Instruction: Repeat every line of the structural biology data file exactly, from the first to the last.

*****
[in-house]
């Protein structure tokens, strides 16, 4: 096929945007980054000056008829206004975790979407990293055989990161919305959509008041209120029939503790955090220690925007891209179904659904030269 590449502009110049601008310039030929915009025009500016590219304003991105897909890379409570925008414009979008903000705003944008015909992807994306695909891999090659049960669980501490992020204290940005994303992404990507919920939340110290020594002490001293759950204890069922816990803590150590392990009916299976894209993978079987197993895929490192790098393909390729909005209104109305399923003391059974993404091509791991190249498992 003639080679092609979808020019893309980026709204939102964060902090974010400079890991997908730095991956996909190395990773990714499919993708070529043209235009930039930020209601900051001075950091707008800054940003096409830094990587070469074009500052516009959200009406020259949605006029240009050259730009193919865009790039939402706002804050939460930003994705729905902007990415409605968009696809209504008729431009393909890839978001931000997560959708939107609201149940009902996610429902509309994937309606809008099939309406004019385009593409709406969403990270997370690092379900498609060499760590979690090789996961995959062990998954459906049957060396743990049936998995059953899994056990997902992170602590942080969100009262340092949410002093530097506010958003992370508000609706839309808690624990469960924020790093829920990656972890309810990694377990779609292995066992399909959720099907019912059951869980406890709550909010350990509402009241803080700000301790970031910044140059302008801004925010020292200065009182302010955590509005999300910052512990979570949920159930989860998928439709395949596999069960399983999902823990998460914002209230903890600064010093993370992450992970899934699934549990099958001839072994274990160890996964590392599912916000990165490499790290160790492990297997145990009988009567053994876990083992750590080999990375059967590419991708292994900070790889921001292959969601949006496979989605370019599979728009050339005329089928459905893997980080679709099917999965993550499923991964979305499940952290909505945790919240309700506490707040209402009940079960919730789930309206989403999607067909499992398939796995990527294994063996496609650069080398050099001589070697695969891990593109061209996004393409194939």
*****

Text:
[in-house]
């Protein structure tokens, strides 16, 4: 096929945007980054000056008829206004975790979407990293055989990161919305959509008041209120029939503790955090220690925007891209179904659904030269 590449502009110049601008310039030929915009025009500016590219304003991105897909890379409570925008414009979008903000705003944008015909992807994306695909891999090659049960669980501490992020204290940005994303992404990507919920939340110290020594002490001293759950204890069922816990803590150590392990009916299976894209993978079987197993895929490192790098393909390729909005209104109305399923003391059974993404091509791991190249498992 003639080679092609979808020019893309980026709204939102964060902090974010400079890991997908730095991956996909190395990773990714499919993708070529043209235009930039930020209601900051001075950091707008800054940003096409830094990587070469074009500052516009959200009406020259949605006029240009050259730009193919865009790039939402706002804050939460930003994705729905902007990415409605968009696809209504008729431009393909890839978001931000997560959708939107609201149940009902996610429902509309994937309606809008099939309406004019385009593409709406969403990270997370690092379900498609060499760590979690090789996961995959062990998954459906049957060396743990049936998995059953899994056990997902992170602590942080969100009262340092949410002093530097506010958003992370508000609706839309808690624990469960924020790093829920990656972890309810990694377990779609292995066992399909959720099907019912059951869980406890709550909010350990509402009241803080700000301790970031910044140059302008801004925010020292200065009182302010955590509005999300910052512990979570949920159930989860998928439709395949596999069960399983999902823990998460914002209230903890600064010093993370992450992970899934699934549990099958001839072994274990160890996964590392599912916000990165490499790290160790492990297997145990009988009567053994876990083992750590080999990375059967590419991708292994900070790889921001292959969601949006496979989605370019599979728009050339005329089928459905893997980080679709099917999965993550499923991964979305499940952290909505945790919240309700506490707040209402009940079960919730789930309206989403999607067909499992398939796995990527294994063996496609650069080398050099001589070697695969891990593109061209996004393409194939």